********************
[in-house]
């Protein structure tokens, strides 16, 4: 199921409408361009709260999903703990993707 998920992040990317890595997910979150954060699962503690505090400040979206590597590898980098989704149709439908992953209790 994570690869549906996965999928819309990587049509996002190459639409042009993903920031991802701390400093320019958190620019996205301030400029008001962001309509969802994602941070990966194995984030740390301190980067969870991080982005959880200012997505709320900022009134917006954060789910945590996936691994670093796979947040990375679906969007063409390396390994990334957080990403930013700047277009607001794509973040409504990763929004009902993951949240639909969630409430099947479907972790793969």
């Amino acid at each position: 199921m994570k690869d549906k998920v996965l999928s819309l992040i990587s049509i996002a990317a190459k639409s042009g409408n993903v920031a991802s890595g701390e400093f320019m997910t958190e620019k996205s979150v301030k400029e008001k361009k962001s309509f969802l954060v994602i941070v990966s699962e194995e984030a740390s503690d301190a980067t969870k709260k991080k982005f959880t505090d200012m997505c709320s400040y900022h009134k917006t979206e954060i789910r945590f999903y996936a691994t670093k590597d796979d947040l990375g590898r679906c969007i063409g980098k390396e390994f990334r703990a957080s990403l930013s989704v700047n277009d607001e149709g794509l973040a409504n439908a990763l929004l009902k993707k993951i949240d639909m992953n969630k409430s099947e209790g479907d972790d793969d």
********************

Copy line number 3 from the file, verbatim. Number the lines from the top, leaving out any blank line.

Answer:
């Amino acid at each position: 199921m994570k690869d549906k998920v996965l999928s819309l992040i990587s049509i996002a990317a190459k639409s042009g409408n993903v920031a991802s890595g701390e400093f320019m997910t958190e620019k996205s979150v301030k400029e008001k361009k962001s309509f969802l954060v994602i941070v990966s699962e194995e984030a740390s503690d301190a980067t969870k709260k991080k982005f959880t505090d200012m997505c709320s400040y900022h009134k917006t979206e954060i789910r945590f999903y996936a691994t670093k590597d796979d947040l990375g590898r679906c969007i063409g980098k390396e390994f990334r703990a957080s990403l930013s989704v700047n277009d607001e149709g794509l973040a409504n439908a990763l929004l009902k993707k993951i949240d639909m992953n969630k409430s099947e209790g479907d972790d793969d």